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Scandal Hits Saudi Beauty Pageant: Camel Contestants Banned After Botox Makes Them Artificially More 'Beautiful'

  Do camel lips look better with Botox? Apparently so, based on the latest beauty pageant scandal. The state-run Saudi Press Agency has repo...

 Do camel lips look better with Botox?

Apparently so, based on the latest beauty pageant scandal.

The state-run Saudi Press Agency has reported shameful goings-on that have marred the King Abdulaziz Camel Festival by lifting the veil on dirty tricks used by the unscrupulous in pursuit of the perfect camel, according to an Associated Press report on Dec. 8.

The festival — which started early this month, lasts 40 days and is held near Riyadh — is a big deal, with $66 million in prize money for those who have made camel beauty a wonder to behold.

With that much at stake, it’s no surprise that in the quest to please judges grading the delicate shape of a camel’s head, neck, hump and other criteria, some owners will cross the line.

This year, cheating has been as prevalent as sand flies, it seems.

According to CNN, organizers have dealt with 147 cases of camel tampering this year — the largest number since the festival began in 2016. Forty-three contestants have been disqualified, because of Botox injections and other artificial alterations.

The list of sins sounds painful.

According to festival officials, rule-breakers stretched out the noses and lips of camels, used hormones to give their animals bigger muscles, injected Botox on heads and lips, inflated unnamed body parts with rubber bands, and used fillers to relax camel faces, the AP reported.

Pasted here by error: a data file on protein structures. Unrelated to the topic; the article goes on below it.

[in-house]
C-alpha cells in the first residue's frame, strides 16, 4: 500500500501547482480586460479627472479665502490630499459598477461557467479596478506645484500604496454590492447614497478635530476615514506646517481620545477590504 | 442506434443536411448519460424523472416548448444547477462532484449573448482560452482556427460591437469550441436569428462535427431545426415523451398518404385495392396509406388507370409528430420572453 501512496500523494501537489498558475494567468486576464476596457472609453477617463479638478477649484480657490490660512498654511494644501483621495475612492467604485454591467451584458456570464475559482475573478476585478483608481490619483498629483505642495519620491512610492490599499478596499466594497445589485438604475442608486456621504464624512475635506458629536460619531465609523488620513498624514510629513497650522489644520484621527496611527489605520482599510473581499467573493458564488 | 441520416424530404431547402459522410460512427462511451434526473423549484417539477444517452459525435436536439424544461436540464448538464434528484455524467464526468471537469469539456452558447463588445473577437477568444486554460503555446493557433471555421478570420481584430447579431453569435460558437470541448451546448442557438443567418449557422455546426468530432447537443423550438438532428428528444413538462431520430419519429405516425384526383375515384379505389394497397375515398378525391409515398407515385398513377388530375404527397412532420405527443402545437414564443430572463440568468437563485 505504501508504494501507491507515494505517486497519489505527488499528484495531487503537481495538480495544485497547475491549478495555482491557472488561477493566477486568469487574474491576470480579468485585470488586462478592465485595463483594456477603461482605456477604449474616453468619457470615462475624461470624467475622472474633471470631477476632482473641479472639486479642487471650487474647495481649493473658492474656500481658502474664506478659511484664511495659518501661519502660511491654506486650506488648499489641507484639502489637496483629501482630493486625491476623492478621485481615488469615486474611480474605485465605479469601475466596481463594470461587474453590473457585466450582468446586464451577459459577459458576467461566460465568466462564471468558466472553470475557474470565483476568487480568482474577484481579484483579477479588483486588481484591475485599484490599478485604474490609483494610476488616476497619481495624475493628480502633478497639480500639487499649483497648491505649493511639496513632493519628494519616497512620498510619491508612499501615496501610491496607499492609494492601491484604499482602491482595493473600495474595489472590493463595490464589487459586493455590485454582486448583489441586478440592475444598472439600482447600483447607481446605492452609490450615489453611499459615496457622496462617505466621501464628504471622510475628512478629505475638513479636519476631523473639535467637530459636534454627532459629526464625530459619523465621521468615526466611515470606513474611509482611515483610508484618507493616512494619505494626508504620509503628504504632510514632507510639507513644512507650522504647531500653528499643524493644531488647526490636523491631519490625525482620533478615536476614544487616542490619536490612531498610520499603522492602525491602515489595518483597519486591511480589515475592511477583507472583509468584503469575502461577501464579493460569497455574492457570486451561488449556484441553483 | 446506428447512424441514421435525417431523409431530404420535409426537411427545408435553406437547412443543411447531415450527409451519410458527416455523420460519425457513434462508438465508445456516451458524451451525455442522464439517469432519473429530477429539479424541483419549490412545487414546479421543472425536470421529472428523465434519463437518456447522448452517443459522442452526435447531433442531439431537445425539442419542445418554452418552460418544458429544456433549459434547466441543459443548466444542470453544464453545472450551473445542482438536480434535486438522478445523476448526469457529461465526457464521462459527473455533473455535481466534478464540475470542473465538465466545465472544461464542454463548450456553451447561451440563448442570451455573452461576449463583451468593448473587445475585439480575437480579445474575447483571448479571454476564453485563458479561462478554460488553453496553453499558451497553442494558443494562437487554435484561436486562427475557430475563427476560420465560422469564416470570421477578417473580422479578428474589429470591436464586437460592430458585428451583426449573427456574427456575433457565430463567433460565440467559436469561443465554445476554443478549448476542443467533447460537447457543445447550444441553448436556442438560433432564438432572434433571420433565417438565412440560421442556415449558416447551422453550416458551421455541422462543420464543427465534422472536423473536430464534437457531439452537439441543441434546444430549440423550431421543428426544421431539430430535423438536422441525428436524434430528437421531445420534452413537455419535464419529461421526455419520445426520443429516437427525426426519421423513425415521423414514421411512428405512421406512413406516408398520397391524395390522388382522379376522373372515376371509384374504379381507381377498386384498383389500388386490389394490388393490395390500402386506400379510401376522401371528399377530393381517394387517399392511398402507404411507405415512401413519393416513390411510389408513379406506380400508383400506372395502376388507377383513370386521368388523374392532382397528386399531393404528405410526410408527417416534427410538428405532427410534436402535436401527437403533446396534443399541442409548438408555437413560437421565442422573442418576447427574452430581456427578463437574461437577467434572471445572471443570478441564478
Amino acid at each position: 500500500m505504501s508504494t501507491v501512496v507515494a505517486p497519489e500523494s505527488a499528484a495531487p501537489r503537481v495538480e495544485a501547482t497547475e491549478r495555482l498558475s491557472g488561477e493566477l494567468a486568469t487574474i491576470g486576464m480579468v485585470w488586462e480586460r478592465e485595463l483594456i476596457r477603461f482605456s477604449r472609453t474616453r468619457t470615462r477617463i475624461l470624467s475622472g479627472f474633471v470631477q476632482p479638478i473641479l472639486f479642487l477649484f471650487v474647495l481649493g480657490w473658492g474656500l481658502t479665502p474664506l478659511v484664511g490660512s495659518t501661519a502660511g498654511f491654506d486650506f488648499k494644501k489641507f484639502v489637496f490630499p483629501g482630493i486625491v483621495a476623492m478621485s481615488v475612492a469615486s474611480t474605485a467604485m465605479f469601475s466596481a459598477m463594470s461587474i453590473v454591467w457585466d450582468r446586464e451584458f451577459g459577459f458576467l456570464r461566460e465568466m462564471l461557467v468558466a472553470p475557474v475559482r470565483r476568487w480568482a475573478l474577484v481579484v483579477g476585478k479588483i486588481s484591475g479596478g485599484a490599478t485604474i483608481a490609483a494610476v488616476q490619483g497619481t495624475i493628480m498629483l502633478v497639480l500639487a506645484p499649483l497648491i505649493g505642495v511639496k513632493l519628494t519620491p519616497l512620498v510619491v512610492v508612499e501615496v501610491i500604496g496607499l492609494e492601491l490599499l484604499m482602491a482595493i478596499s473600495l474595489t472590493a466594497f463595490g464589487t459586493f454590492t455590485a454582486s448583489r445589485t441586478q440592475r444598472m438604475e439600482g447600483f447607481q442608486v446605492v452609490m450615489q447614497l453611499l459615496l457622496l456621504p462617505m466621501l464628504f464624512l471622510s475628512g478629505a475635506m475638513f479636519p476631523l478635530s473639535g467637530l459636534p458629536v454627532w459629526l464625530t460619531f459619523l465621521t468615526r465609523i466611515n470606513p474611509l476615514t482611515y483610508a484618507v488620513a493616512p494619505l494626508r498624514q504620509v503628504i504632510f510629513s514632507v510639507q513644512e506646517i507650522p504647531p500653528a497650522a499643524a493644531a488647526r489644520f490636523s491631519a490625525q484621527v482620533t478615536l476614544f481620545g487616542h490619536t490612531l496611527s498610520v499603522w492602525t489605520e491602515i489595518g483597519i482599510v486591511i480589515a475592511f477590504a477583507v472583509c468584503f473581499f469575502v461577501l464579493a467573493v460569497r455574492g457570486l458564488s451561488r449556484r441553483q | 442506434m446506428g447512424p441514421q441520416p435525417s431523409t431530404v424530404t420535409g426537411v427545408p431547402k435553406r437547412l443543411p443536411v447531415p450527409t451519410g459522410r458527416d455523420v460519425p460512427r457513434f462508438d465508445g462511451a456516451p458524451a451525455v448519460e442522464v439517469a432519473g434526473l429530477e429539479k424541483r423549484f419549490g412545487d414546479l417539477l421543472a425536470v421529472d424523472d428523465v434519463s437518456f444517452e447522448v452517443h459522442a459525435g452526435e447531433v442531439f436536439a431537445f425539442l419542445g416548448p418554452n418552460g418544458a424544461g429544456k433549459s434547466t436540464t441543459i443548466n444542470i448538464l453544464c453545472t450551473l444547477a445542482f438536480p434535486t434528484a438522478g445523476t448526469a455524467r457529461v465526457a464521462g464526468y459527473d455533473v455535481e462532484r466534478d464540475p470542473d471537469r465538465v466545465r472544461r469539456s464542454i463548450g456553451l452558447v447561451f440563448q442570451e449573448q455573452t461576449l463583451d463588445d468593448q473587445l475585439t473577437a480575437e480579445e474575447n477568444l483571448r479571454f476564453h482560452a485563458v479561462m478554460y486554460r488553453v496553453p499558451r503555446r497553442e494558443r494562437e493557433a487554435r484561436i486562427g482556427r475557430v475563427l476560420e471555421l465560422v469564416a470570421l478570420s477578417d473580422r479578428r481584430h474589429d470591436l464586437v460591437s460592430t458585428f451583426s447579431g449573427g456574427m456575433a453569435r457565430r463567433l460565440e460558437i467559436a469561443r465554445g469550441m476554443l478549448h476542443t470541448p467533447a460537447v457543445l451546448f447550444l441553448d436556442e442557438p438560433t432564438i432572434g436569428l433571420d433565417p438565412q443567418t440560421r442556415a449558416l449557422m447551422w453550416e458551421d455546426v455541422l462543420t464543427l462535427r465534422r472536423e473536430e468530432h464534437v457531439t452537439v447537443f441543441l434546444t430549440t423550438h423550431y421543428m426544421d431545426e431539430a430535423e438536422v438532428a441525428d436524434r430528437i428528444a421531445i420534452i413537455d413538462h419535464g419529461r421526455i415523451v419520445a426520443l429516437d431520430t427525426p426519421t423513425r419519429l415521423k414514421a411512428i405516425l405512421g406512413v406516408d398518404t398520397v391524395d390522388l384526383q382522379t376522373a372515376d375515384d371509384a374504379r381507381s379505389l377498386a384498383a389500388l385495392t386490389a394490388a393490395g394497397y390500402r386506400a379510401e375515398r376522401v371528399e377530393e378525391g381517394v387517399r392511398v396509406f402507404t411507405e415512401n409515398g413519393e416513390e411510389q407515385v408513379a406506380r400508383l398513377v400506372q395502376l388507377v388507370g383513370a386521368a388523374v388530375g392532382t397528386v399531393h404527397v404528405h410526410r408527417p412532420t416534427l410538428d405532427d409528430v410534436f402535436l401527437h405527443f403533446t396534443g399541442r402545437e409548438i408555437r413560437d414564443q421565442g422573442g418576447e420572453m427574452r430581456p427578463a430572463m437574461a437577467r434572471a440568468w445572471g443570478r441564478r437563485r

The deception was uncovered by using technology to scan the camels to detect where breeders had decided a nip here and a tuck there.

The heads, necks and torsos of every animal were scanned with X-ray and 3D ultrasound machines, while samples were taken for genetic tests, according to the BBC.

“The club is keen to halt all acts of tampering and deception in the beautification of camels,” the Saudi Press Agency report said, adding that organizers would “impose strict penalties on manipulators.”

The competition is keen because not only do breeders rake in cash prizes, they can get higher prices when they sell their beasts.

To the untrained eye, one hump might look just like another, but high-bred camels are a major industry in Saudi Arabia. About 1.5 million camels are microchipped, the SPA said.

Jason Baker, senior vice president of PETA Asia, called the contest  a “cruel farce.”

“Subjecting any animal to a cosmetic procedure, from ear cropping to de-clawing, de-horning and filler injections, is hideously cruel and shows the humans who use such tactics to be extremely ugly,” he said, according to the BBC.

The camel festival is the largest in the world, with about 33,000 camel owners participating.

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